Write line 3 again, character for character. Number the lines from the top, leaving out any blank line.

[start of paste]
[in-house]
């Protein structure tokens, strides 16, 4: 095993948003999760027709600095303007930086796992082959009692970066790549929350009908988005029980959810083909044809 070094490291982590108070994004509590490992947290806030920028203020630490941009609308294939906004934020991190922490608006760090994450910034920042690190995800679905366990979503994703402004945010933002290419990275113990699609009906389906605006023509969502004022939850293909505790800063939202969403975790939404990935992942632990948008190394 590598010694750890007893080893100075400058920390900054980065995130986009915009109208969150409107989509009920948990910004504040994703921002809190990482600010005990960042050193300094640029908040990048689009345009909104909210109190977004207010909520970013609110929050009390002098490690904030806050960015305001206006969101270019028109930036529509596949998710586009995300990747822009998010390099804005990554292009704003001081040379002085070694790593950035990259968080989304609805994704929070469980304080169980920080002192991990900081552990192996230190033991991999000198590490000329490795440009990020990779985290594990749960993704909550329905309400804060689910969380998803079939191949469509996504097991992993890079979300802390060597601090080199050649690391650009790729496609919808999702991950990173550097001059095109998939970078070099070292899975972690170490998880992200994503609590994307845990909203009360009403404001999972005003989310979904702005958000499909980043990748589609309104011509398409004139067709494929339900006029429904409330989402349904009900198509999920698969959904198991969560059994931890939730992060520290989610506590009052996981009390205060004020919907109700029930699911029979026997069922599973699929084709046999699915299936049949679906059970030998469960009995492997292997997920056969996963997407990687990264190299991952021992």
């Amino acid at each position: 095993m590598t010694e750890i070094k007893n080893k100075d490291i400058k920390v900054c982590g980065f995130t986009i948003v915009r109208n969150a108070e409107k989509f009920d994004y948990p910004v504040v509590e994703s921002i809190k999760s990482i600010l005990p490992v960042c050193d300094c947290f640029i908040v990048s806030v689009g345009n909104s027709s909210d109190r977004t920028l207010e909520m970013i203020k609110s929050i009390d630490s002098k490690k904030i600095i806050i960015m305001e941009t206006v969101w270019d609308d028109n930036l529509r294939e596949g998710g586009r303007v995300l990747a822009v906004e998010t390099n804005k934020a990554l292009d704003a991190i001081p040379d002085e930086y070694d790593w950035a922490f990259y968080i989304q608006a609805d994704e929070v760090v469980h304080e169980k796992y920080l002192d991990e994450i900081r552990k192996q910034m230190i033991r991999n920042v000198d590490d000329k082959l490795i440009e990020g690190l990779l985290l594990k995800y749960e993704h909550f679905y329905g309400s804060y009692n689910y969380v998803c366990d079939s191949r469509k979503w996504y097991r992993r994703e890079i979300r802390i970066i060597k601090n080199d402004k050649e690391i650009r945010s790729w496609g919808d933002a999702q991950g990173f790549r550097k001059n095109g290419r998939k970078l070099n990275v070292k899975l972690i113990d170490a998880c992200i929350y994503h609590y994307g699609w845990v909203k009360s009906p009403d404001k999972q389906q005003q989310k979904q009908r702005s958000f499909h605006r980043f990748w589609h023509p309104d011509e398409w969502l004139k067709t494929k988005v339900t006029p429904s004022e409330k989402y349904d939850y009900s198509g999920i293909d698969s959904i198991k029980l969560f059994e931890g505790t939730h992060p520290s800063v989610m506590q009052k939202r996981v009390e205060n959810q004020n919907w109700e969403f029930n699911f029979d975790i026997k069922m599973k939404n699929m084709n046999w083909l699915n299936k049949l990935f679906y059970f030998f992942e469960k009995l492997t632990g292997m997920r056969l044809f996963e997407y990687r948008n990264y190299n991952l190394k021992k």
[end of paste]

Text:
């Amino acid at each position: 095993m590598t010694e750890i070094k007893n080893k100075d490291i400058k920390v900054c982590g980065f995130t986009i948003v915009r109208n969150a108070e409107k989509f009920d994004y948990p910004v504040v509590e994703s921002i809190k999760s990482i600010l005990p490992v960042c050193d300094c947290f640029i908040v990048s806030v689009g345009n909104s027709s909210d109190r977004t920028l207010e909520m970013i203020k609110s929050i009390d630490s002098k490690k904030i600095i806050i960015m305001e941009t206006v969101w270019d609308d028109n930036l529509r294939e596949g998710g586009r303007v995300l990747a822009v906004e998010t390099n804005k934020a990554l292009d704003a991190i001081p040379d002085e930086y070694d790593w950035a922490f990259y968080i989304q608006a609805d994704e929070v760090v469980h304080e169980k796992y920080l002192d991990e994450i900081r552990k192996q910034m230190i033991r991999n920042v000198d590490d000329k082959l490795i440009e990020g690190l990779l985290l594990k995800y749960e993704h909550f679905y329905g309400s804060y009692n689910y969380v998803c366990d079939s191949r469509k979503w996504y097991r992993r994703e890079i979300r802390i970066i060597k601090n080199d402004k050649e690391i650009r945010s790729w496609g919808d933002a999702q991950g990173f790549r550097k001059n095109g290419r998939k970078l070099n990275v070292k899975l972690i113990d170490a998880c992200i929350y994503h609590y994307g699609w845990v909203k009360s009906p009403d404001k999972q389906q005003q989310k979904q009908r702005s958000f499909h605006r980043f990748w589609h023509p309104d011509e398409w969502l004139k067709t494929k988005v339900t006029p429904s004022e409330k989402y349904d939850y009900s198509g999920i293909d698969s959904i198991k029980l969560f059994e931890g505790t939730h992060p520290s800063v989610m506590q009052k939202r996981v009390e205060n959810q004020n919907w109700e969403f029930n699911f029979d975790i026997k069922m599973k939404n699929m084709n046999w083909l699915n299936k049949l990935f679906y059970f030998f992942e469960k009995l492997t632990g292997m997920r056969l044809f996963e997407y990687r948008n990264y190299n991952l190394k021992k």